When a gas is heated, it expands, and as it does, it releases more heat, so it releases a lot more.
Petrol, the world’s second-largest petroleum product, is one of the world´s most-produced fuels.
It is also a source of global warming.
In fact, petroleum emissions account for more than a quarter of global greenhouse gas emissions.
According to the United Nations, the use of petroleum in the energy sector can cause global warming by up to 20 per cent.
Petrol is one reason why the oil and gas industry in Saudi Arabia has been in a crisis since the fall of the kingdom´s crown prince last year.
Saudi Arabia’s oil minister was arrested for allegedly violating the countrys laws against corruption.
Saudi King Salman has vowed to crack down on the abuse of power and corruption.
In the last two years, the country has seen more than 1,300 corruption cases and 1,500 arrests for various crimes.
The crown prince is accused of using his position to enrich himself and his family.
Saudi authorities have also been facing a series of corruption cases since the beginning of the year.
The kingdom has a vast network of gas, oil and petrochemicals industries.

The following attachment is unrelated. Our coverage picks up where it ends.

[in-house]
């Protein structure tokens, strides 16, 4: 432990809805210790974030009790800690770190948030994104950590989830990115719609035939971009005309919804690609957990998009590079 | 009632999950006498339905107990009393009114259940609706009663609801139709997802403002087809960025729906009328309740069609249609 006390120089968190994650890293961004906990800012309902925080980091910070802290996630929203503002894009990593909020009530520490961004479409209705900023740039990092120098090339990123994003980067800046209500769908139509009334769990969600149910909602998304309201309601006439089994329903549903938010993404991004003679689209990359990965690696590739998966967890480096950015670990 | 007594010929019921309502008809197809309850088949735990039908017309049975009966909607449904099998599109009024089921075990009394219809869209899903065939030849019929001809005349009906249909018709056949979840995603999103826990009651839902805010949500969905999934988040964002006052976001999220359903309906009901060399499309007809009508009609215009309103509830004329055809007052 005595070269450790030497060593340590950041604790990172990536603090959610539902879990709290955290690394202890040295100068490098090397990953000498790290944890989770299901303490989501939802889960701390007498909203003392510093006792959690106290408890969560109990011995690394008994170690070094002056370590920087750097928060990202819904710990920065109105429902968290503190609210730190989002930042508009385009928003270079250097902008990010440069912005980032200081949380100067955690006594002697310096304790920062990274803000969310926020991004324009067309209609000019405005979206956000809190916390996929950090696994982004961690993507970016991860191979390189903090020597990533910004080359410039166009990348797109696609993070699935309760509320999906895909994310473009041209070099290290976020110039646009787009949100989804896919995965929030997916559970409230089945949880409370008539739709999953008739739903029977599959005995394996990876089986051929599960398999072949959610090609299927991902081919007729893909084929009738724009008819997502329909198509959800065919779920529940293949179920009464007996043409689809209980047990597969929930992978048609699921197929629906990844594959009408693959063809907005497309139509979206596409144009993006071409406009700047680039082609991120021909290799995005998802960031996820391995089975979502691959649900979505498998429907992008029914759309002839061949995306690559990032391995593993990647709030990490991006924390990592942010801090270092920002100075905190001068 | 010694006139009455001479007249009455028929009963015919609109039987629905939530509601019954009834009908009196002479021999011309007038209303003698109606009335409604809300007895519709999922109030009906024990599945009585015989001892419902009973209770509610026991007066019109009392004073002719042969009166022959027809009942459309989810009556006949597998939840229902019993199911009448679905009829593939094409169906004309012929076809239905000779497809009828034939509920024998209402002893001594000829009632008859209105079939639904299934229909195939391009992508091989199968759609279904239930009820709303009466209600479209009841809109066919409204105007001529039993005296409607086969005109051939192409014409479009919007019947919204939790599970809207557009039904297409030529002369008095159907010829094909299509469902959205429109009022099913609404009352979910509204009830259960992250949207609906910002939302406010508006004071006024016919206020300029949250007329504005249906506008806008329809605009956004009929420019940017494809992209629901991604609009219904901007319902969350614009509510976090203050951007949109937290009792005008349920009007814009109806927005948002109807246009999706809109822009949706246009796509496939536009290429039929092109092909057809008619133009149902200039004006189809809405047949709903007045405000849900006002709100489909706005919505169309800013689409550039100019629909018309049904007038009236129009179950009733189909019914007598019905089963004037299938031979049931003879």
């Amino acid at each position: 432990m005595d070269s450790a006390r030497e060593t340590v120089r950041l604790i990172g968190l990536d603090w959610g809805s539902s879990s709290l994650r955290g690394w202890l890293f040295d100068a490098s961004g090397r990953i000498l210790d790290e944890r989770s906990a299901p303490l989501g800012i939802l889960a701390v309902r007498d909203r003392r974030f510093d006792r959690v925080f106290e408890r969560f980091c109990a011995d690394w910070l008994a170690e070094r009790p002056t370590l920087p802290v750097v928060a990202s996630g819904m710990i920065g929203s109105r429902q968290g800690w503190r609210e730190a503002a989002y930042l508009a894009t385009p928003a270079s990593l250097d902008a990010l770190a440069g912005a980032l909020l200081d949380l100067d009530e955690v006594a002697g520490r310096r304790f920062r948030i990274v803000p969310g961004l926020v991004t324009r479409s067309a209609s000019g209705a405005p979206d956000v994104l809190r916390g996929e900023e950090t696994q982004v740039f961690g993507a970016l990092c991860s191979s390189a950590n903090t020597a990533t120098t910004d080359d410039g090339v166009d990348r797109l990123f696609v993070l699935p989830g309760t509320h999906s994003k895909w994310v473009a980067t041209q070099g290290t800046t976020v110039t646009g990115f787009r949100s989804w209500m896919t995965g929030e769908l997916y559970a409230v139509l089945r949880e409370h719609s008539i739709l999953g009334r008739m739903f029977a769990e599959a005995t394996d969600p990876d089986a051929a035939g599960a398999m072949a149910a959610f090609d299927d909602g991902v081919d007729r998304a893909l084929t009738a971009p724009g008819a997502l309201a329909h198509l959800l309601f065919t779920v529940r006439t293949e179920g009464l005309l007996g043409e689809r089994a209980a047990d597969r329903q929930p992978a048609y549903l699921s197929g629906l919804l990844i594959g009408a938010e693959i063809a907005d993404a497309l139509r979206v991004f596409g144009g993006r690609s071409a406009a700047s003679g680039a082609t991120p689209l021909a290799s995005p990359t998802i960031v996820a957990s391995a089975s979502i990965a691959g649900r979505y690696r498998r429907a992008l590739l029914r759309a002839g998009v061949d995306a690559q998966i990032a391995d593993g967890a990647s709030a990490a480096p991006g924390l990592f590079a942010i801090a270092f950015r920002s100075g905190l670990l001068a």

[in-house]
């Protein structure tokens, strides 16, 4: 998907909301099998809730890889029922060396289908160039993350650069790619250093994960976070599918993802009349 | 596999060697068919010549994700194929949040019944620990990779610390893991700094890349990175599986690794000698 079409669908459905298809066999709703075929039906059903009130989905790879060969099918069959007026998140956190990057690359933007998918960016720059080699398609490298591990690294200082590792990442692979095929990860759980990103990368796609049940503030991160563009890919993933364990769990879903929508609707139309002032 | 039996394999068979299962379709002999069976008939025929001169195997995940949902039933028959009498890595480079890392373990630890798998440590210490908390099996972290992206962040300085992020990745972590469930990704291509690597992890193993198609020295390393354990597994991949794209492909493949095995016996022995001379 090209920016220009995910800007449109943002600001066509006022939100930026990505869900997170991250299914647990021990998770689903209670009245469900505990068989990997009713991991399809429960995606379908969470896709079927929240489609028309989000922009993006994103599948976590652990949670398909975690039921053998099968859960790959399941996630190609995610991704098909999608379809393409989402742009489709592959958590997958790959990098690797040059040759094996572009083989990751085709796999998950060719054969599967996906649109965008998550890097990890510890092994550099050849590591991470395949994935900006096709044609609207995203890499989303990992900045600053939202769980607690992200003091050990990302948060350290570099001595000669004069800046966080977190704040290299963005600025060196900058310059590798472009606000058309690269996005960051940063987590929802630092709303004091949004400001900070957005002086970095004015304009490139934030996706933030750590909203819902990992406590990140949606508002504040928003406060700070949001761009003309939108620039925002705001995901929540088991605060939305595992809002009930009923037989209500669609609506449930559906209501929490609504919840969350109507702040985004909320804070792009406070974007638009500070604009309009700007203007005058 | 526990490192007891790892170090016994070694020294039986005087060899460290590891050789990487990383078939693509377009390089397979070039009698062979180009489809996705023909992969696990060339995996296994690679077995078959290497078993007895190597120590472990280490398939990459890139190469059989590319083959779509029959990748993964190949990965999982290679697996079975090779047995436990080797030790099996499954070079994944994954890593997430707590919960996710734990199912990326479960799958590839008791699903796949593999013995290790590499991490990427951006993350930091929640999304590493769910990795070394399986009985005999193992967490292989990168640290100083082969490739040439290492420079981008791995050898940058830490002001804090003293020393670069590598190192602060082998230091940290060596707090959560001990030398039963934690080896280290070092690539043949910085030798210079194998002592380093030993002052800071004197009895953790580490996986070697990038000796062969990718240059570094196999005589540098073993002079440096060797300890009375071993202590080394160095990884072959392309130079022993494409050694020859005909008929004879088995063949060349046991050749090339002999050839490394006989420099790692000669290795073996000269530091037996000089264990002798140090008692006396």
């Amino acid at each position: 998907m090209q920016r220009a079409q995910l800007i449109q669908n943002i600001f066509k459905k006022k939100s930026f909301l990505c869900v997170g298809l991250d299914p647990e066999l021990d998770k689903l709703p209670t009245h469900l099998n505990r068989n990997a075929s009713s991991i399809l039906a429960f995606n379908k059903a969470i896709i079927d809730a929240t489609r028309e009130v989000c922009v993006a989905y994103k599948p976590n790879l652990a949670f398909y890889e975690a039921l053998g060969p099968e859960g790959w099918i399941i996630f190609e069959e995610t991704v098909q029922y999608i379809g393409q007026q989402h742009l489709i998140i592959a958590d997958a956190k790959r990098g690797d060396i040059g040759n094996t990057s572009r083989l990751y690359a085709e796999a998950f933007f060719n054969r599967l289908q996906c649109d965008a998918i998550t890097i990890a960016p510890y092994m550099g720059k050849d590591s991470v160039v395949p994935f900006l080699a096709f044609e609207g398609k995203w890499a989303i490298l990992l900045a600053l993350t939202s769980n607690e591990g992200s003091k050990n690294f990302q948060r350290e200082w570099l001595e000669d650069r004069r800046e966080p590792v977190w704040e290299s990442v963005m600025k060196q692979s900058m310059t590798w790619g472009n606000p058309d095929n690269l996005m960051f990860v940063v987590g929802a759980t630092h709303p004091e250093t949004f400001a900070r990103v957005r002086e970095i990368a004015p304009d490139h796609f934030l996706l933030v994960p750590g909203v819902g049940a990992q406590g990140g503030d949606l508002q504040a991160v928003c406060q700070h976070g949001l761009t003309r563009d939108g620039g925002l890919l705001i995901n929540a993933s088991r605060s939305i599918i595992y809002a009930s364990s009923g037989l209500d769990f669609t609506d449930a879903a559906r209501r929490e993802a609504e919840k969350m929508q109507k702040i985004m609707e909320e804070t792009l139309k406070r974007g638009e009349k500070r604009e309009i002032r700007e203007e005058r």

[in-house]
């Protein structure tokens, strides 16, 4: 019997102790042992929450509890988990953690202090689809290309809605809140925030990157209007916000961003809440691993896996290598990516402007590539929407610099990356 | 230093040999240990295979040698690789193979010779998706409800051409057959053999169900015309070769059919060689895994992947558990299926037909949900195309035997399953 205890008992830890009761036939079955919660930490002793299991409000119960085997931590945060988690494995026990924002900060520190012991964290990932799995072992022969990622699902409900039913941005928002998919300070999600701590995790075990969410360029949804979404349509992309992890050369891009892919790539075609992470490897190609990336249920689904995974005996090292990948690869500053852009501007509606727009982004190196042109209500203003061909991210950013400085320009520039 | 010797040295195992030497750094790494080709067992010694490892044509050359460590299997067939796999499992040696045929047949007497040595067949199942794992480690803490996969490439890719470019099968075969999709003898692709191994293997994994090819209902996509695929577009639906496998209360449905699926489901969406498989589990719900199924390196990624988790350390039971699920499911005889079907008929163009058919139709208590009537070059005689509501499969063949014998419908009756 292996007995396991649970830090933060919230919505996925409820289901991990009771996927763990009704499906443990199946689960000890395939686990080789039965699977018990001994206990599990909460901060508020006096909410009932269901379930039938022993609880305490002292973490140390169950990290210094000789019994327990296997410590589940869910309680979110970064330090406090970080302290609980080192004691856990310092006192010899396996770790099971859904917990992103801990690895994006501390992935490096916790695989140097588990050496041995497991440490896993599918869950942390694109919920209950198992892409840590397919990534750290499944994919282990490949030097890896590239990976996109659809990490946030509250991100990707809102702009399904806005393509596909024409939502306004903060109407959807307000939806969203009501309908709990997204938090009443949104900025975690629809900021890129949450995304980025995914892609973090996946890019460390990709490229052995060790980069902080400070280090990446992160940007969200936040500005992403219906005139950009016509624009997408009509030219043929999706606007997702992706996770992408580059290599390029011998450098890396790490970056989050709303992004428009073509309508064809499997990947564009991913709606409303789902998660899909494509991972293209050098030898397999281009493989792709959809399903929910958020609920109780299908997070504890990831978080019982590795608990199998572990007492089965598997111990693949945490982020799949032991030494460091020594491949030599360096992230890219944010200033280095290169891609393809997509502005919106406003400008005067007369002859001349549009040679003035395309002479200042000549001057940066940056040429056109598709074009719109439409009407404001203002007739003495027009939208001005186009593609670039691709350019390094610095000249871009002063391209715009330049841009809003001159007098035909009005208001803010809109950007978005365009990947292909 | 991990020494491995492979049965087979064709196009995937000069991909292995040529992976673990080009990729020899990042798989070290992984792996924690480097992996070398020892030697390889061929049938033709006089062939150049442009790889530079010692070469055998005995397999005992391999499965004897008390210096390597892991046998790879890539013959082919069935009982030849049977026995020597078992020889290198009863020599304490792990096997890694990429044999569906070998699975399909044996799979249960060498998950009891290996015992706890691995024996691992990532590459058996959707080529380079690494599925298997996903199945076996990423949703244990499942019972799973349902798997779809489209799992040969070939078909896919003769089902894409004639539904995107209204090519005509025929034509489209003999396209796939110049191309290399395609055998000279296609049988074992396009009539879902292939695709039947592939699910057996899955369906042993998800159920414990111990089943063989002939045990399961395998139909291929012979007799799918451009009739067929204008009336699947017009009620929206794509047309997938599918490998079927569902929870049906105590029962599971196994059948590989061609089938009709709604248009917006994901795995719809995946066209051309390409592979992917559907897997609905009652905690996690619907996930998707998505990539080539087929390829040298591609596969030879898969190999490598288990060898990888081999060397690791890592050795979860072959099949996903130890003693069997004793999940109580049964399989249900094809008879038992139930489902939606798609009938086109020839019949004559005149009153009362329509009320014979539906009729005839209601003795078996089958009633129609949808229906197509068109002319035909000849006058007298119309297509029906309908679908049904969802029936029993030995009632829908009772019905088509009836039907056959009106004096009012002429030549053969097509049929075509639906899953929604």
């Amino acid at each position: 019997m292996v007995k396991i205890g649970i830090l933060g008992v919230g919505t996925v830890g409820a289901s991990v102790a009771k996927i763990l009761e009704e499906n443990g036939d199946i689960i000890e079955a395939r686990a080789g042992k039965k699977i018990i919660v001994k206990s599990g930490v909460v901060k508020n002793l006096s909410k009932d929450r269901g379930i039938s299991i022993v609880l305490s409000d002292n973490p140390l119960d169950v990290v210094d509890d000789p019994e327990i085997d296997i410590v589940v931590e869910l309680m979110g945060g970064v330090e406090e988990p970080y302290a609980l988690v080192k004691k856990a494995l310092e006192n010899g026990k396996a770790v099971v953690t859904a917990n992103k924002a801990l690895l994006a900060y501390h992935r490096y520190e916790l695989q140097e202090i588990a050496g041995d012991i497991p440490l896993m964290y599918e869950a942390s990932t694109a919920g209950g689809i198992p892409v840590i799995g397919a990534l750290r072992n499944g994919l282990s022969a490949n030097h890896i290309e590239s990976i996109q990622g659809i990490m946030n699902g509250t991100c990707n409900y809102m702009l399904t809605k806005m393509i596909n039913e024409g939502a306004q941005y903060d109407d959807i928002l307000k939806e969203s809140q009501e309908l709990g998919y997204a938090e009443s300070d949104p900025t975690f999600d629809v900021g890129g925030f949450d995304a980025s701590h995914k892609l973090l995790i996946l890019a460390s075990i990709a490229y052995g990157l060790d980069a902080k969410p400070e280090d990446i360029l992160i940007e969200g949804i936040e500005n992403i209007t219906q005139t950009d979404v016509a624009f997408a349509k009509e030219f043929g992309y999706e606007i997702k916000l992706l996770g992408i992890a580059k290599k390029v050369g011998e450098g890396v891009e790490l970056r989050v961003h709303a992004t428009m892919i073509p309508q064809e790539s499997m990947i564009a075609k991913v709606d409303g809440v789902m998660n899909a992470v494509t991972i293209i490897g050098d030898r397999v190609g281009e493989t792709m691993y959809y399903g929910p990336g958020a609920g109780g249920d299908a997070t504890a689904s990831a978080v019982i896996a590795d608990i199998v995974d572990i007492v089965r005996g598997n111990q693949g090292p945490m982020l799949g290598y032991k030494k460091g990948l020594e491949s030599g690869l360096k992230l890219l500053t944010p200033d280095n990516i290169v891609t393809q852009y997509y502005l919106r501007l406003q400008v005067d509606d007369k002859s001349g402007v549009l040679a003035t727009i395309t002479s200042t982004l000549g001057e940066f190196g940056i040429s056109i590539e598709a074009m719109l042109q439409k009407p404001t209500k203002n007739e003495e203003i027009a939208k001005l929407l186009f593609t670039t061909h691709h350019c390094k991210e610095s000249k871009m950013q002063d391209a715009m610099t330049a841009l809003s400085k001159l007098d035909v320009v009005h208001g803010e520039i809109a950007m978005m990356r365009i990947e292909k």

In its own words, Saudi Arabia is a nation of entrepreneurs.
But the country´s current economic crisis is not limited to just its energy sector.
One of the most important challenges facing the kingdom is its large amount of waste and water.
Saudi Aramco, the state oil company, estimates that the country wastes around 8.5 million cubic metres of water each day, which amounts to around a quarter the amount of water used in the entire United States.
This means that the vast majority of the country’s water resources is not used.
Another challenge facing the Kingdom is the shortage of affordable housing.
According the World Bank, Saudi citizens live on about $30 a month less than the global average.
“In the current climate, the Saudi economy has already had to deal with the challenges that face the world in the 21st century,” said Javid Adra, an analyst at the International Crisis Group.
“But the kingdom still has a long way to go.”